Due to a technical hitch, most of the emails sent to us during the last year had not been seen, so not responded to till recently.  We have largely caught up, but if you are still awaiting a reply, please resend your request just in case it’s slipped through the net.  Our apologies.  Your comments are welcomed.
 
Friends of Tivoli Park
Has secured £50,000 from Heritage Lottery Fund for improvements to the park and Knight’s Hill Wood, on either side of the upper end of Knight’s Hill
click here and here.  This Saturday they’re seeking helpers for tree planting click here.
 
West Norwood Christmas Lights
The Station to Station BID team organised the Christmas tree at St Luke’s this year and are to congratulated on a much more attractive and seasonal scene.  Next year they will be organising the street lights too, so we look forward to that.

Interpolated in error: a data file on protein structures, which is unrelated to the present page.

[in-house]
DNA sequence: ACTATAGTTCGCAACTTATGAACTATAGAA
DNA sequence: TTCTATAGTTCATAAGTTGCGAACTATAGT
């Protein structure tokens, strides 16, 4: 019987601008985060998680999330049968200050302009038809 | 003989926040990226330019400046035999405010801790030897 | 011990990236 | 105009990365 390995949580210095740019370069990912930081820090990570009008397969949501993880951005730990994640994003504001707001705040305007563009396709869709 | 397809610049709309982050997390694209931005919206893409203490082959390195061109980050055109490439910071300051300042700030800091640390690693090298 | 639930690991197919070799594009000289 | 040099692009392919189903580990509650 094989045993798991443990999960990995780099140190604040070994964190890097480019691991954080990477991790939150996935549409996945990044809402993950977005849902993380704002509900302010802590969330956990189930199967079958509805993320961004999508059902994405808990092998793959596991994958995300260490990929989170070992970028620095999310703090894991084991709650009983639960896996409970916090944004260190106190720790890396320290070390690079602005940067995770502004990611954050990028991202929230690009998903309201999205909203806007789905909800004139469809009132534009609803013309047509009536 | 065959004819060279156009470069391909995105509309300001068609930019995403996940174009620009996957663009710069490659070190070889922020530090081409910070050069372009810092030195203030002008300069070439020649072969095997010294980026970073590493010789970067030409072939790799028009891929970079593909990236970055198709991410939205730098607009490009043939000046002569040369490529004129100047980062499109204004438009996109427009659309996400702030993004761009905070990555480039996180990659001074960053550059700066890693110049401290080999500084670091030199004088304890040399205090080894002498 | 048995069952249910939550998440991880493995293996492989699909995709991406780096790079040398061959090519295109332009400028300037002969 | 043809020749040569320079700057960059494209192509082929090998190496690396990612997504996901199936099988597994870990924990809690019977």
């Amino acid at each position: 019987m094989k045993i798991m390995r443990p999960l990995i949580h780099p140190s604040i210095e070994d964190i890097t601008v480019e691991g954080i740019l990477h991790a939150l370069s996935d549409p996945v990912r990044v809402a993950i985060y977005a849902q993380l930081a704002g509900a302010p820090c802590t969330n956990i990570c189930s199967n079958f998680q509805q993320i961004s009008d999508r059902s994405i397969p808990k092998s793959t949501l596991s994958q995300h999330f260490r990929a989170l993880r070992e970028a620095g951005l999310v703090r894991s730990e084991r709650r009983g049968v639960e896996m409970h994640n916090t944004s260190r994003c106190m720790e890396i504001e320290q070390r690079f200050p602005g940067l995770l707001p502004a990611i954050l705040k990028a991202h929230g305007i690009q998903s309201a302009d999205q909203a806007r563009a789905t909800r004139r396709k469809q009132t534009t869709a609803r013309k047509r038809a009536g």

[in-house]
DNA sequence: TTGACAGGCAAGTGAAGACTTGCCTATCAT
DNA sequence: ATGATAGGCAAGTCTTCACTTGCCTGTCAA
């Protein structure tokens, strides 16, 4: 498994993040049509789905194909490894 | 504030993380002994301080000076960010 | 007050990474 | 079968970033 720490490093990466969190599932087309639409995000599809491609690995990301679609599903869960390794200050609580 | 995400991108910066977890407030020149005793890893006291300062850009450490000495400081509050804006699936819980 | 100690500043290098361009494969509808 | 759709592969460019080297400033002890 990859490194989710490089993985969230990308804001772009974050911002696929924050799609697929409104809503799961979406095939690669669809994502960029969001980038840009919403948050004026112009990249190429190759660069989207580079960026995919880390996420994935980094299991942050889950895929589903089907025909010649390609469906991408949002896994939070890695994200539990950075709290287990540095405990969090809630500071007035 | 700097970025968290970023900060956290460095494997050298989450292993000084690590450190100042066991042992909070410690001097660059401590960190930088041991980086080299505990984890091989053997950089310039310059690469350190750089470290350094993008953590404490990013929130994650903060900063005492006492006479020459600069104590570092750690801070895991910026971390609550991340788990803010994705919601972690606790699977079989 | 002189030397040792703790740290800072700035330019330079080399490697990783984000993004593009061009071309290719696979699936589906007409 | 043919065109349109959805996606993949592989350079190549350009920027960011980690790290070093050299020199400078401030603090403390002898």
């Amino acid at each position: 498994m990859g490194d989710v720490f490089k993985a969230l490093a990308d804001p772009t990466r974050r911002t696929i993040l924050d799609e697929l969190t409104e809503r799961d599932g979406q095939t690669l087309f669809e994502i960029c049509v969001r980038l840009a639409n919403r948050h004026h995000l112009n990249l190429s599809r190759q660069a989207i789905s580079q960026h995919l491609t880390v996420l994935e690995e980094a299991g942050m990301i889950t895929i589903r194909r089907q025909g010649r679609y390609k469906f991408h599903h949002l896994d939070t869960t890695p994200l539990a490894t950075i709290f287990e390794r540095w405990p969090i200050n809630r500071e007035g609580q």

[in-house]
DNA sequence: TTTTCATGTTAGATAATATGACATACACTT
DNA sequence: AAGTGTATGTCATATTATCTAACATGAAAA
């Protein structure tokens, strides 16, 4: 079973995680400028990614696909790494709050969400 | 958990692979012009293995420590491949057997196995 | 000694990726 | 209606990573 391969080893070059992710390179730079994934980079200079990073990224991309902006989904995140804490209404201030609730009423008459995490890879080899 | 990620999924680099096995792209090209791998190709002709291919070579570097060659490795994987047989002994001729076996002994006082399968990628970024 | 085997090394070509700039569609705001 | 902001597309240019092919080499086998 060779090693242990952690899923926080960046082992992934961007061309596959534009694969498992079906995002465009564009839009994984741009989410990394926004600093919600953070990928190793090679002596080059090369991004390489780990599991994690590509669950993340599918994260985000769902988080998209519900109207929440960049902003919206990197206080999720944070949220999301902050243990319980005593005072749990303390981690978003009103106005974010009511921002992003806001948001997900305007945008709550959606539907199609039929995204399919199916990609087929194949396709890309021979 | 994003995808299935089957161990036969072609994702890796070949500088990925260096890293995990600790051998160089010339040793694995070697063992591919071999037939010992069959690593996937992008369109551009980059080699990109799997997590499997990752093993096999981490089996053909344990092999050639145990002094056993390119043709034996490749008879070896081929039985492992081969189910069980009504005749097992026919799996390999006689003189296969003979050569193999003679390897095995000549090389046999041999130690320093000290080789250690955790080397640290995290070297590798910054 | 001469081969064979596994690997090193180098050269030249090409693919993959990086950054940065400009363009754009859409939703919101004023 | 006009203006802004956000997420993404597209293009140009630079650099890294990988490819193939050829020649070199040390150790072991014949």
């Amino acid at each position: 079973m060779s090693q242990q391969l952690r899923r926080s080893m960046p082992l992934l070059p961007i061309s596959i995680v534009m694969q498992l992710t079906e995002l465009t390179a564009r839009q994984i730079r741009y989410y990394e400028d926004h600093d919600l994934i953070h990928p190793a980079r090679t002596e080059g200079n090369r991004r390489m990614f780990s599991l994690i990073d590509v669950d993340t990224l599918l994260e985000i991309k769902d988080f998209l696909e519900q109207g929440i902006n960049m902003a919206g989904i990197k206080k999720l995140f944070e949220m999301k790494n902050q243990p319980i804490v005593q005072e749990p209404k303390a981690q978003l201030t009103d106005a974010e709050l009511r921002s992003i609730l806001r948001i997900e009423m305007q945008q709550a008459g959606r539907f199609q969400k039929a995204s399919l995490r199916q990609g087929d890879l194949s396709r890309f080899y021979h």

Knollys Goods Yard – KIBA or residential?
This triangle of old railway land between three train tracks has been industrial for many years.  It has single point access via a low railway bridge at Cameron Place.  Because of limited access the industrial use has also been limited.  Lambeth Council wish to designate it as a Key Industrial and Business Area (KIBA) to secure it for long-term employment use.  Private developers hope to persuade the council not to designate it but instead approve their plans to improve the access and build a mixed development of business and 200+ homes.  These plans are at an early stage.
Click here and enter 16/04089 in the search box to view the application to improve access.  So far there are 15 comments, one neutral, the others objecting.  Fear of the proposed development seems to be the main theme.  If you wish to make a comment to developers and / or councillors about the future use of the site click here.
 
Knowles news
The latest from Knowles of Norwood is that the premises beside them is to be a wine bar / café at the front, with other use to the rear.  They say they has been a power supply problem but expect to be fitting-out in January for a February opening.